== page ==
In his second tour of the US, Moncada started in High-A Salem and showed the baseball world that he was just getting started. The second baseman slashed .307/.427/.496 with four home runs and stole 36 bases over 284 plate appearances before being promoted to Double-A Portland. Since being promoted, Moncada has played in 14 games and has slashed .293/.339/.569 with three home runs and three steals.
2016 Road to The Show: Boston’s third base situation isn’t entirely clear as the Red Sox just acquired Aaron Hill via trade to platoon with Travis Shaw. If Moncada sees any time there then it may be an indication that Shaw isn’t working out altogether. At this time that seems unlikely. If Boston’s front office feels the need to make a splash, however, Moncada would bring back a haul and he could see playing time that way.
2017 Road to The Show: If Moncada continues on his current development path, then he will force his way into Boston’s lineup one way or another. Moncada has the athleticism to be an excellent outfielder, and could possibly play third base. Second base doesn’t appear to be an option as it is currently occupied.
Manuel Margot – San Diego Padres – Outfielder
When people talk about the Craig Kimbrel trade in 15 years, the San Diego Padres front office is hoping they’ll call it the Manuel Margot trade. Margot’s value comes almost exclusively from his glove and his speed. The rangey center fielder should be a delight to Padres pitchers, who have been dealing with a poor defensive outfield for years as the team hasn’t been sure what they’ve wanted to do. His .298/.349/.422 line with the El Paso Chihuahuas is nothing to write home about in the offense friendly PCL, but with Margot’s defense that’s likely an all-star level performance – assuming he can put up something similar in the big leagues.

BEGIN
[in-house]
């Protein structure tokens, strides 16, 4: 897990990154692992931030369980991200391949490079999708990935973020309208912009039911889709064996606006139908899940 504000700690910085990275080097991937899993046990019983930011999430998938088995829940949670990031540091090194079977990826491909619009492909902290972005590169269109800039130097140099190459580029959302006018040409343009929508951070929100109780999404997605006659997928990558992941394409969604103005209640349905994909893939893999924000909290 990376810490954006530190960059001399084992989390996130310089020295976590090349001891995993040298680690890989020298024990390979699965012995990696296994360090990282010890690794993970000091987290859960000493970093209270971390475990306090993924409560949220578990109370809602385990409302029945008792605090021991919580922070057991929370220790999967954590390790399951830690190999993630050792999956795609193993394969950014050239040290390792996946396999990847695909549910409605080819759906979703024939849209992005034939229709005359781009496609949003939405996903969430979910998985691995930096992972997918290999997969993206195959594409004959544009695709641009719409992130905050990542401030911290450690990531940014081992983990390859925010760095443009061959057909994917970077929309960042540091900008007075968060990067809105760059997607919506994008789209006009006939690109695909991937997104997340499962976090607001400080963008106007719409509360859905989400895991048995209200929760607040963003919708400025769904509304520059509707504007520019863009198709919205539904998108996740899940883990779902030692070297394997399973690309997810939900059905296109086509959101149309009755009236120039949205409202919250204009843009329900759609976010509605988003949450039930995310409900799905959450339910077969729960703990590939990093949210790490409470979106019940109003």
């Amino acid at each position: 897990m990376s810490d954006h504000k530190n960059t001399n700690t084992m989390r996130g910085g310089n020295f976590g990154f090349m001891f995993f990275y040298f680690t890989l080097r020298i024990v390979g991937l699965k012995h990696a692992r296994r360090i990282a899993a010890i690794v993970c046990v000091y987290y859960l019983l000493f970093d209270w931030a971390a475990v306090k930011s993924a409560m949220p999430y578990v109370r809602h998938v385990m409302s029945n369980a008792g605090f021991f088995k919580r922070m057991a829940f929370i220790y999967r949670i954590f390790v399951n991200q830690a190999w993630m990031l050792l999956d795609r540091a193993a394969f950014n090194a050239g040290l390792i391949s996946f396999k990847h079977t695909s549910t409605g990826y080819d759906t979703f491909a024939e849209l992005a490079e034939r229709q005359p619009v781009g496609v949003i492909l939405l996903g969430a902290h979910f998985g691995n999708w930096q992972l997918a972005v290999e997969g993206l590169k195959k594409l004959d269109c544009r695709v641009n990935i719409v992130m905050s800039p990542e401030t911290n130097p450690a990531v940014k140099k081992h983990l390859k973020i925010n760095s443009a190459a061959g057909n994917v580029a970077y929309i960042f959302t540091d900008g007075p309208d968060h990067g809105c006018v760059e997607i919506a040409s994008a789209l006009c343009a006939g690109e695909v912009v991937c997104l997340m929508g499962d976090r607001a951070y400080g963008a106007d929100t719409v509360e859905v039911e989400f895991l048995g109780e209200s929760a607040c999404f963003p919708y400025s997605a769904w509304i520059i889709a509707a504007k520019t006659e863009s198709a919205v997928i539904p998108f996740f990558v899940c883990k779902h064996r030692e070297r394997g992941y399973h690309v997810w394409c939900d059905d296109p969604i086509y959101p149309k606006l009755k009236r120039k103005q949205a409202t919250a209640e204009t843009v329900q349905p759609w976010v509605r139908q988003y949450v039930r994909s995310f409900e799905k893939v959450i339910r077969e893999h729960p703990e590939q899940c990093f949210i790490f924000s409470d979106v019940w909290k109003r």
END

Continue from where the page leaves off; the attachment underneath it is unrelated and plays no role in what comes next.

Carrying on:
2016 Road to The Show: Starting centerfielder Jon Jay broke his right forearm just two weeks ago. This was a blow to the Padres, not because they needed Jay to compete, but rather because many assumed that the Padres were hoping to move Jay at the deadline and then promote Margot. Rookie Travis Jankowski is currently filling in for Jay for now, but, do not be surprised if Margot is quickly called up to start his major-league career after the All-Star break.
2017 Road to The Show: Margot will likely be the starting center fielder for the Padres.